The National Conference on Thursday adopted a recommendation of its Committee on Political Restructuring and Forms of Government for the creation of 18 new states in the country, as well as for the rotation of the office of the president.
It specifically agreed that in the spirit of reconciliation, equity and justice, an additional state should be created for the South East zone, which currently has only five states.
If the Federal Government accepts the recommendation, the country will have 54 states with nine in each of the six zones.
The Conference also accepted the recommendation for the rotation of the presidency between the North and South and among the six geo-political zones while the governorship seat should be rotated among the senatorial districts in each state.
The Committee co-chaired by Ike Nwachukwu and Mohammed Kumalia had presented its report on Monday.
They said the subject of state creation had remained a huge political issue in Nigeria.
“The Committee examined the reports of the National Political Reform Conference and the report of the Presidential Committee on Review of outstanding issues from recent Constitutional Conferences 2012 (the Belgore Report) and after wide consultations and extensive deliberations and in the interest of equity, justices and fairness,” they added.
Some of the proposed states approved by the Confab are Apa from Benue State, kainji from Kebbi, Katagum from Bauchi, Savannah from Borno, Amana from Adamawa, Gurara from Kaduna, Ghari from Kano, Etiti from South East, Aba from Abia, Adada from Enugu and Njaba-Anim from Anambra and Imo.
The others are Anioma from Delta State, Orashi from Rivers State, Ogoja from Cross River State, IJebu from Ogun State and New Oyo State from the present Oyo State.
The Conference is to later determine the names of the remaining two other states and their capitals, which are to be created in the South-South and South West zones.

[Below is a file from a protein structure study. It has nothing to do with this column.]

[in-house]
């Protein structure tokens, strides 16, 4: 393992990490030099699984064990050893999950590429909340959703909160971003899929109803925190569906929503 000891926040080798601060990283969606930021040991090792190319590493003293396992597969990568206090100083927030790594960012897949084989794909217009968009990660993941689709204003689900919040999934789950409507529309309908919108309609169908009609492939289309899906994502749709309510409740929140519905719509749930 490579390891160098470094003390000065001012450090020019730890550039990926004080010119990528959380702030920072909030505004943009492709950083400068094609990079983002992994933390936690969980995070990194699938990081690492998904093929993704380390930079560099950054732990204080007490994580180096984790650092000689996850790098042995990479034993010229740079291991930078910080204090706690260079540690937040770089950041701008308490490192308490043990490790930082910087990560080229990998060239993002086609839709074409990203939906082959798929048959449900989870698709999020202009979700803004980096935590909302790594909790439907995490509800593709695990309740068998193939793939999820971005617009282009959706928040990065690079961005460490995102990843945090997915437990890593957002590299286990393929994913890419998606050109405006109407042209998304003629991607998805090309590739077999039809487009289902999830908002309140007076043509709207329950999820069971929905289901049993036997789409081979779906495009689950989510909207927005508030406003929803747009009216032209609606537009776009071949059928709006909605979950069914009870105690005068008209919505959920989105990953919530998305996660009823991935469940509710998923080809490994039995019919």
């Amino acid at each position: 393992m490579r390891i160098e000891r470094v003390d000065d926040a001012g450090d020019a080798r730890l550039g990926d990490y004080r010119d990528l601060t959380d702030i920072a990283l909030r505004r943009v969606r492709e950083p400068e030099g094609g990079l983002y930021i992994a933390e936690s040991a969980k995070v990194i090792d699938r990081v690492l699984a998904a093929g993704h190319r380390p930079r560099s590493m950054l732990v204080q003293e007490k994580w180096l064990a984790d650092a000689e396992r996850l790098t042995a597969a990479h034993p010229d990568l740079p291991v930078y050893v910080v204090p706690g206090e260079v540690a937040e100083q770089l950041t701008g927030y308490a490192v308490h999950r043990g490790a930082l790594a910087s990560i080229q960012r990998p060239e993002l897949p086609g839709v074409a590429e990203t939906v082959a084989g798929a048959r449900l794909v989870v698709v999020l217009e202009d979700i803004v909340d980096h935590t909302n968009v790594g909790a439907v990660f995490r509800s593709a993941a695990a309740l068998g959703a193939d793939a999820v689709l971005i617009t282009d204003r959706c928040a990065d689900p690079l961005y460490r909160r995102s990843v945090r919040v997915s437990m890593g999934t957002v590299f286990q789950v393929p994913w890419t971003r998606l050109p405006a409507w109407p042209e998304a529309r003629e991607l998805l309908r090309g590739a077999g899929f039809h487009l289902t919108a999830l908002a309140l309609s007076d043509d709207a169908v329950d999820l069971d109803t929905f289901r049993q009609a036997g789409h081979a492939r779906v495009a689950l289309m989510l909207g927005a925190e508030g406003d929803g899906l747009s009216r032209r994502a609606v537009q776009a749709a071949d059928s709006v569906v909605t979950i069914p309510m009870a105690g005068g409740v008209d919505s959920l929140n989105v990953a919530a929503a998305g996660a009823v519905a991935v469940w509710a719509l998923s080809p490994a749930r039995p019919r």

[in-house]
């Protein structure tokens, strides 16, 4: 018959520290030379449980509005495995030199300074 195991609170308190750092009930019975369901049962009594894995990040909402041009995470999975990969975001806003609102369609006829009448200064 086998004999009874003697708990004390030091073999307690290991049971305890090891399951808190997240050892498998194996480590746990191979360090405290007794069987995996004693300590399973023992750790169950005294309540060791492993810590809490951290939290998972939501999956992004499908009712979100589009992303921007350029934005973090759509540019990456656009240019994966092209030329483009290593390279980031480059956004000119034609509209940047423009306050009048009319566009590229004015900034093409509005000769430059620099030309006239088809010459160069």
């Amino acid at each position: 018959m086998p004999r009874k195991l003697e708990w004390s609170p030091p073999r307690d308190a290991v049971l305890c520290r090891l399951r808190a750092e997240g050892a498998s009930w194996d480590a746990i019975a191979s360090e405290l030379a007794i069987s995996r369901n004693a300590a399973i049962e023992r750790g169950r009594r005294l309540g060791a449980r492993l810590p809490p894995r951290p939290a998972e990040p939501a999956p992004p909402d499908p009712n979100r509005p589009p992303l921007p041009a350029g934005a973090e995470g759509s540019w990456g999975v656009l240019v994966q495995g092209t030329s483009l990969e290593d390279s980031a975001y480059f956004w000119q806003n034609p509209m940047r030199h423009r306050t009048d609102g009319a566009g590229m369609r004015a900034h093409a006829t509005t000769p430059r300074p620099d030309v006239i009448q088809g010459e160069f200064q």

The Conference, however, noted that any new states to be created should be economically viable or potentially viable and should have human, natural and material resources. It also resolved that that a new state should have minimum population of one million persons.
It rejected an amendment that said the National Assembly by resolution passed by a simple majority or membership should approve the merger of states and that the merged states shall exist as a region.
The Conference agreed that there should principle of zoning and rotation of elective offices at the federal and state levels on the basis of excellence, equity, gender justice and fairness.
The Committee had recommended that the Electoral Act and the Constitution of Political Parties should provide Principle of zoning / rotation of elective offices at the federal and state levels on the basis of equity, justice and fairness
The Conference rejected a single term of six years and a unicameral legislature for the country.
The Conference accepted a recommendation that there should be quarterly question time for the President and question time for ministers at the legislature to enhance accountability.
Meanwhile, a Civil Society Organisation delegate, Femi Falana, opposed the adoption for the creation of 18 new states.
“Having regard to the several resolutions of the National Conference on the need to reduce the costs of governance, I found the recommendation for the creation of additional 18 states rather contradictory,” he told journalists after the plenary session.
The conference resolutions are not automatic laws and would only be submitted to the president, who could then propose them as bills to the National Assembly.